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Structure of Wordpress website
Structure of Wordpress website
Wordpress / Contemplating the Structure of Your WordPress Website

Contemplating the Structure of Your WordPress Website

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In this digital age, it's become increasingly important to have an online presence. You also have to be able to distinguish yourself from everybody else by showing off your own brand's unique personality and engaging your audience with interesting content. How do you accomplish all that? One great way that can help is creating your personal blog website. In the old days, you would need to know how to code, which would mean learning programming languages like HTML, CSS, and JavaScript, to do that. Or you would have to hire someone else to design and develop the website for you. Luckily for those of us who didn't major in computer science, you don't need to do either of those things nowadays.

Thanks to the introduction of Internet hosting services and website builders, creating a website has become as simple as choosing a template and filling it with your own content. Maybe the most popular of these web hosting services is WordPress, which is a free and open-source platform you can utilize to host a blog website. But before you go about creating your blog on WordPress, you might want to think about how a WordPress blog is typically structured. It's always better to go into a process knowing what to expect, right? That's why this article is here to provide you with some insight into the essential components that make up a WordPress blog and some of the things you'll need to get started on putting together your own.

Structure of WordPress website

In its most basic form, a WordPress blog contains four main areas. WordPress offers a free version to registered users, as well as three different paid plans: Personal for personal use, Premium for entrepreneurs & freelancers, and Business for those looking for a website for their small business. Each plan offers a variety of WordPress themes to choose from for your blog website, but the following four areas are in the default theme no matter what version of WordPress you're using:

Default Theme Areas

  • Header: This area is typically the first that visitors to your blog will see. It is located at the top of the web page, and it will usually contain the name of the site, as well as a tagline or slogan for the site. The header section will also sometimes include some type of graphic or image. All of these are things that you'll be able to fill in when putting together your blog site.
  • Body: The body is where your main content will appear. What that content is, depends on what content you want to provide for your audience. Your blog posts will be displayed in chronological order. Those blog posts can include images, as well as embedded video and embedded audio.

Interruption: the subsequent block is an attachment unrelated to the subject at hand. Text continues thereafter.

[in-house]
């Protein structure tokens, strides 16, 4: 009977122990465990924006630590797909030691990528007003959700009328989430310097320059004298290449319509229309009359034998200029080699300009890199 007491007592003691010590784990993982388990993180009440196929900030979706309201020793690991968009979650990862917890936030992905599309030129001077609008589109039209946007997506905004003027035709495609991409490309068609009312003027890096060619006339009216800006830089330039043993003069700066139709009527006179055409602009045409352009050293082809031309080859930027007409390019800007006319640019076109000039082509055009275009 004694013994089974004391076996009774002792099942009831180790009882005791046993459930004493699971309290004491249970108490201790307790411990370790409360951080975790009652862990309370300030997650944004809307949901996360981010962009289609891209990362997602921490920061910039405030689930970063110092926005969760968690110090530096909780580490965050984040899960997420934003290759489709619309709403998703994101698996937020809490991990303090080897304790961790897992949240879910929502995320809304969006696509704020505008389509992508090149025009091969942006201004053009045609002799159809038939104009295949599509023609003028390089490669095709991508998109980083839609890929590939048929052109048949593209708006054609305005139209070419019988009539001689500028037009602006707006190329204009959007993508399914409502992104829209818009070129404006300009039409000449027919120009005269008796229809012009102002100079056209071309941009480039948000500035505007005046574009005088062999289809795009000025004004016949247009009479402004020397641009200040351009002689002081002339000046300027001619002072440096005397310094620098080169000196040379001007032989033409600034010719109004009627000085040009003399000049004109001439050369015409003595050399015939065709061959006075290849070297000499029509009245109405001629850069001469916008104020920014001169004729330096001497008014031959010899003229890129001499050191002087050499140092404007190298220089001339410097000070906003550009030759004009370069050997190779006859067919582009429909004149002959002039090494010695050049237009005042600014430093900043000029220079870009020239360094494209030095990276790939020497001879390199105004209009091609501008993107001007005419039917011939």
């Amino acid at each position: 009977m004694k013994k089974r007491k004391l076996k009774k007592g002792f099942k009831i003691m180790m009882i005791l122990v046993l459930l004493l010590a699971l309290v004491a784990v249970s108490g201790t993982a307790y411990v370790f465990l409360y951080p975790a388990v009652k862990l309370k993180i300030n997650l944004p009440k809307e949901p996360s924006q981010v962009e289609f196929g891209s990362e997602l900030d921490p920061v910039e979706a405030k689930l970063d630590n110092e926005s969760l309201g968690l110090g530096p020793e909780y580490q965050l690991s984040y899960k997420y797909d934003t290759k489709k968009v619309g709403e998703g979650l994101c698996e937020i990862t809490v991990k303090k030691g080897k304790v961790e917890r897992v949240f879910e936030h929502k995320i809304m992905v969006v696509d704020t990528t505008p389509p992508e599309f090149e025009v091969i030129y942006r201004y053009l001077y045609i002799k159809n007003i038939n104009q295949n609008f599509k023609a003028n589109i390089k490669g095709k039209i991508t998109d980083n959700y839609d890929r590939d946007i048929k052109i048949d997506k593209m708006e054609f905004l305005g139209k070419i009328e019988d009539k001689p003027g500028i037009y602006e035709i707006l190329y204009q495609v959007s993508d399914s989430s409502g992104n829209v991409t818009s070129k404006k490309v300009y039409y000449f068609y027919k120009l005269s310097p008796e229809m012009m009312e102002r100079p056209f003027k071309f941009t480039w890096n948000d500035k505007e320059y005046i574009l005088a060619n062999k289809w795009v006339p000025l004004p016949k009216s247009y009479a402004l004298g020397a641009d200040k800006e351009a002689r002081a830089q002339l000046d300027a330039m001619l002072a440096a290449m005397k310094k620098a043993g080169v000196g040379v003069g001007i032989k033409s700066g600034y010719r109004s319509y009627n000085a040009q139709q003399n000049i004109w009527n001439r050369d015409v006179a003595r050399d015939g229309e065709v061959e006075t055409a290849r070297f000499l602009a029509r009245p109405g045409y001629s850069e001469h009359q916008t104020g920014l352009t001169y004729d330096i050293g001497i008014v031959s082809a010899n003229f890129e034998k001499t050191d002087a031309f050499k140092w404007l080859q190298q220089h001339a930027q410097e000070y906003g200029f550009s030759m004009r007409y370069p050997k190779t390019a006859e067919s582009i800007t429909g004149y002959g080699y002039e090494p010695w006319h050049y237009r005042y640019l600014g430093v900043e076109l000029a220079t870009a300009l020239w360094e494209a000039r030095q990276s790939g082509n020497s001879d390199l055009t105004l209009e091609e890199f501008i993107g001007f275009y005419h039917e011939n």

• Sidebar: This area of the website is where you will find a list of different blog-related elements that are not a part of the main content. The usage of the sidebar depends on which of the many WordPress themes you selected for your blog. One common element of the sidebar area is "the blogroll," which is a list of link that you set. Those links could be some friends´ blogs, your favorite posts, or other websites. A list of recent blog posts you've made and the archives, an index of all your archived posts, are a couple of other common elements within the sidebar.
  • Footer: The footer is an area at the bottom of the page that often contains links to further website information, such as credits to the person who design the site, the company that provides hosting services for it, copyright notices, and privacy policy. In some themes, the footer may also contain a multi-column area that you can use to add WordPress widgets.

While these are the four areas that make up a basic blog template on WordPress, you are able to add them freely, as well as create new sections with even more content within them.

As mentioned before, there are many themes to choose from WordPress. The free default theme is called "Twenty Seventeen," and it offers a perfectly fine starting point, especially for anyone without a background in web design or web publishing. Like Twenty Seventeen, many themes developed for WordPress are free to use. All you have to do is search through them and download the one you like. You'll find it much easier to use one of these free themes as a place to begin from rather than starting one entirely from scratch. When you use one of the themes developed for WordPress, most of the work has already been done for you. One excellent resource is the official WordPress Theme Directory, where you can go to search through and preview its collection of themes, as well as download them.

Each free theme available for download has its own unique look, layout, display options, format, and more. You can experiment with a few themes to get a feel for how WordPress themes work.

In order to build a WordPress theme that covers the four basic areas previously mentioned, you'll need the following five templates:

  • header.php
  • index.php
  • sidebar.php
  • footer.php
  • style.css

The style.css template is a CSS stylesheet that comes with every WordPress theme. Stylesheets are responsible for the look and layout of your blog template. While a stylesheet would not be used to add actual content on your site, stylesheets are used to add style to the content already there, such as what font is used on the page, where content is positioned on the page, and what color the page is.

We at Bright Vessel understand the importance of an active content plan in building and maintaining an audience. Contact us today to learn more about how a content marketing strategy can benefit your brand and increase your bottom line.

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